the physical location of the New York City-centered music publishers and songwriters who dominated the popular music of the United States in the late 19th century and early 20th century
  • Harlem Renaissance

    Harlem Renaissance
    The Harlem Renaissance was a period of rich cross-disciplinary artistic and cultural activity among African Americans between the end of World War I (1917) and the onset of the Great Depression and lead up to World War II (the 1930s).
  • Teapot Dome Scandal

    Teapot Dome Scandal
    a bribery scandal involving the administration of United States President Warren G. Harding
  • American Indian Citizenship Act of 1924

    American Indian Citizenship Act of 1924
    granted citizenship to all Native Americans born in the U.S. The right to vote, however, was governed by state law; until 1957, some states barred Native Americans from voting.
  • Immigration Act of 1924

    Immigration Act of 1924
    limited the number of immigrants allowed entry into the United States through a national origins quota.
  • Sanford B. Dole

    Sanford B. Dole
    first president of the Republic of Hawaii (1894–1900), and first governor of the Territory of Hawaii (1900–03) after it was annexed by the United States.Apr 19, 2022
  • Japan annexation of Korea and invasion of Manchuria

    Japan annexation of Korea and invasion of Manchuria
    Seeking raw materials to fuel its growing industries, Japan invaded the Chinese province of Manchuria
  • Italian invasion of Ethiopia

    Italian invasion of Ethiopia
    Adwa was conquered, a symbolic place for the Italian army because of the defeat at the Battle of Adwa by the Ethiopian army during the First Italo-Ethiopian War.
  • Marcus Garvey

    Marcus Garvey
    founder of the Universal Negro Improvement Association (UNIA). Formed in Jamaica in July 1914, the UNIA aimed to achieve Black nationalism through the celebration of African history and culture.
  • Nuremberg Trials

    Nuremberg Trials
    plotting and carrying out invasions of other countries and other crimes in World War II.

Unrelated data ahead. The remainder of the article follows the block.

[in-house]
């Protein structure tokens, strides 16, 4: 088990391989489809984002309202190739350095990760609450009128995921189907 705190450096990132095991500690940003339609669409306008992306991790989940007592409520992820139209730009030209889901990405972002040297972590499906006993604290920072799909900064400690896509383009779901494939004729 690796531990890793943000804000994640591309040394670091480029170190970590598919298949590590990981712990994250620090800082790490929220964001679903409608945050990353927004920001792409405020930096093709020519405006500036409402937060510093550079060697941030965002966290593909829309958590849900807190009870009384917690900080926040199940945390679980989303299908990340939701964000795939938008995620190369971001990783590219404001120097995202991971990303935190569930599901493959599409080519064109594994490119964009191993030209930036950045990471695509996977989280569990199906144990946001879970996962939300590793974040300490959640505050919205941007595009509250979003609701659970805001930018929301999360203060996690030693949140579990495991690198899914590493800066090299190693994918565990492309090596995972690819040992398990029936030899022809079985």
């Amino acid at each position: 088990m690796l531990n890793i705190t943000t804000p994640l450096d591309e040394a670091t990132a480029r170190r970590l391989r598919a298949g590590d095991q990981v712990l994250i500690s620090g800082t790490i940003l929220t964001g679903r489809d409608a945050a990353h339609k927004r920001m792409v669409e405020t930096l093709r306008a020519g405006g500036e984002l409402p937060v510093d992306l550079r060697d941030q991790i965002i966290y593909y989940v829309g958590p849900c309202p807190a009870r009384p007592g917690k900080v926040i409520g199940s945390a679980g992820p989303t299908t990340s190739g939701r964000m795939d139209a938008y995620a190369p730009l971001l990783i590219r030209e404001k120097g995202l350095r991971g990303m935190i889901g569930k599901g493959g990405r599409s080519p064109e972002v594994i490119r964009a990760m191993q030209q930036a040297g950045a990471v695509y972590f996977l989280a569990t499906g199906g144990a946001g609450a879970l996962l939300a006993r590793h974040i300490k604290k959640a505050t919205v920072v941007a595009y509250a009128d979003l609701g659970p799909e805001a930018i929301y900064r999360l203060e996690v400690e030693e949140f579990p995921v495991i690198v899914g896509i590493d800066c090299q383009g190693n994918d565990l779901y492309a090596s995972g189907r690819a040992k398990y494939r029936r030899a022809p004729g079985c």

• Flying Tigers

    Flying Tigers
    The First American Volunteer Group of the Republic of China Air Force
  • Executive Order 9066 11. Manhattan Project

    Executive Order 9066 11. Manhattan Project
    authorized the evacuation of all persons deemed a threat to national security from the West Coast to relocation centers further inland
  • Bataan Death March

    Bataan Death March
    the captives were beaten, shot, bayoneted, and, in many cases, beheaded
  • Navajo Code Talkers

    Navajo Code Talkers
    U.S. Marines of Navajo descent who developed and utilized a special code using their indigenous language to transmit sensitive information during World War II
  • Korematsu v. U.S.

    Korematsu v. U.S.
    the detention was a “military necessity” not based on race.
  • Henry Ford

    Henry Ford
    founder of the Ford Motor Company, and chief developer of the assembly line technique of mass production
  • Charles A. Lindbergh

    Charles A. Lindbergh
    the first nonstop solo flight across the Atlantic Ocean, from New York City to Paris, on May 20–21, 1927.
  • German annexation of Austria and Sudetenland invasion of Czechoslovakia

    German annexation of Austria and Sudetenland invasion of Czechoslovakia
    Germany wanted to expand its territory to include the Sudetenland and gain control of key military defences in the area
  • Tuskegee Airmen

    Tuskegee Airmen
    President Harry Truman who issued Executive Order 9981 desegregating the U.S. Armed Forces and mandating equality of opportunity and treatment
  • In God We Trust

    In God We Trust
    is the official motto of the United States and of the U.S. state of Florida. It was adopted by the U.S. Congress in 1956